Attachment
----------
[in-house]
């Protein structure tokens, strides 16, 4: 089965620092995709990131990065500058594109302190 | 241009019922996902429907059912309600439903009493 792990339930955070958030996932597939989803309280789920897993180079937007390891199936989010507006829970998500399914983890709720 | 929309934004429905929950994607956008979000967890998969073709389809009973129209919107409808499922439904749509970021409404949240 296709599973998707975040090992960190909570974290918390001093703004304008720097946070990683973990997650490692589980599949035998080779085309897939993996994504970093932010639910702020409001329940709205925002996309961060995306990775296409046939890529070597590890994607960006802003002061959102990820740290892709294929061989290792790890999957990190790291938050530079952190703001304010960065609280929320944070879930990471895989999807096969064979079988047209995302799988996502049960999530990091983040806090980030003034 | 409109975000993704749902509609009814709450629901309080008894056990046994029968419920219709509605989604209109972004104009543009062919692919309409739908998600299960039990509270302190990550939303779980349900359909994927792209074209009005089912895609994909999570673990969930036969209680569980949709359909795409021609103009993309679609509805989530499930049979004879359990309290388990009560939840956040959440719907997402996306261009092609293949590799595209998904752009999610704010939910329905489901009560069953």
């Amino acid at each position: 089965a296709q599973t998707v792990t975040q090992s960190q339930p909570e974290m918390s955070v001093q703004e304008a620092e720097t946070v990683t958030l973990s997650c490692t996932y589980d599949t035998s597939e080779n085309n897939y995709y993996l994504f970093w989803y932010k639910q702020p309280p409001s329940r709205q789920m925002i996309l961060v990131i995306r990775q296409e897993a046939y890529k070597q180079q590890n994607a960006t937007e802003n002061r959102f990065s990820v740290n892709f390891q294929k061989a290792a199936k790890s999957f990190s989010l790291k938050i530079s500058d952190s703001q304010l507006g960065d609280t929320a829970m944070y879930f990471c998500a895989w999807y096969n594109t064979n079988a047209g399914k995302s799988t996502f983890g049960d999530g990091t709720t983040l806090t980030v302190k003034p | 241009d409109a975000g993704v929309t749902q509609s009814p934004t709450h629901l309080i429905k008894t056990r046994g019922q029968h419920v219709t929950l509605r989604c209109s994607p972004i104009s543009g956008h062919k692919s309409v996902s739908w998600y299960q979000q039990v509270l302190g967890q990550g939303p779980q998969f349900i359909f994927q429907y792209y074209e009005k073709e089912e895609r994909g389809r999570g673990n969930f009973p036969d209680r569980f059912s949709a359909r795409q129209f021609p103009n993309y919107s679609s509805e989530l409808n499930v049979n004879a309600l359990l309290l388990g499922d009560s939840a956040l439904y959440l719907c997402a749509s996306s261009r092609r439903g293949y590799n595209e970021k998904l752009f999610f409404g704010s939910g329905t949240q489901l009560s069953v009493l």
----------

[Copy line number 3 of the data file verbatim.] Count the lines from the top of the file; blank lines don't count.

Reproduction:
């Amino acid at each position: 089965a296709q599973t998707v792990t975040q090992s960190q339930p909570e974290m918390s955070v001093q703004e304008a620092e720097t946070v990683t958030l973990s997650c490692t996932y589980d599949t035998s597939e080779n085309n897939y995709y993996l994504f970093w989803y932010k639910q702020p309280p409001s329940r709205q789920m925002i996309l961060v990131i995306r990775q296409e897993a046939y890529k070597q180079q590890n994607a960006t937007e802003n002061r959102f990065s990820v740290n892709f390891q294929k061989a290792a199936k790890s999957f990190s989010l790291k938050i530079s500058d952190s703001q304010l507006g960065d609280t929320a829970m944070y879930f990471c998500a895989w999807y096969n594109t064979n079988a047209g399914k995302s799988t996502f983890g049960d999530g990091t709720t983040l806090t980030v302190k003034p | 241009d409109a975000g993704v929309t749902q509609s009814p934004t709450h629901l309080i429905k008894t056990r046994g019922q029968h419920v219709t929950l509605r989604c209109s994607p972004i104009s543009g956008h062919k692919s309409v996902s739908w998600y299960q979000q039990v509270l302190g967890q990550g939303p779980q998969f349900i359909f994927q429907y792209y074209e009005k073709e089912e895609r994909g389809r999570g673990n969930f009973p036969d209680r569980f059912s949709a359909r795409q129209f021609p103009n993309y919107s679609s509805e989530l409808n499930v049979n004879a309600l359990l309290l388990g499922d009560s939840a956040l439904y959440l719907c997402a749509s996306s261009r092609r439903g293949y590799n595209e970021k998904l752009f999610f409404g704010s939910g329905t949240q489901l009560s069953v009493l």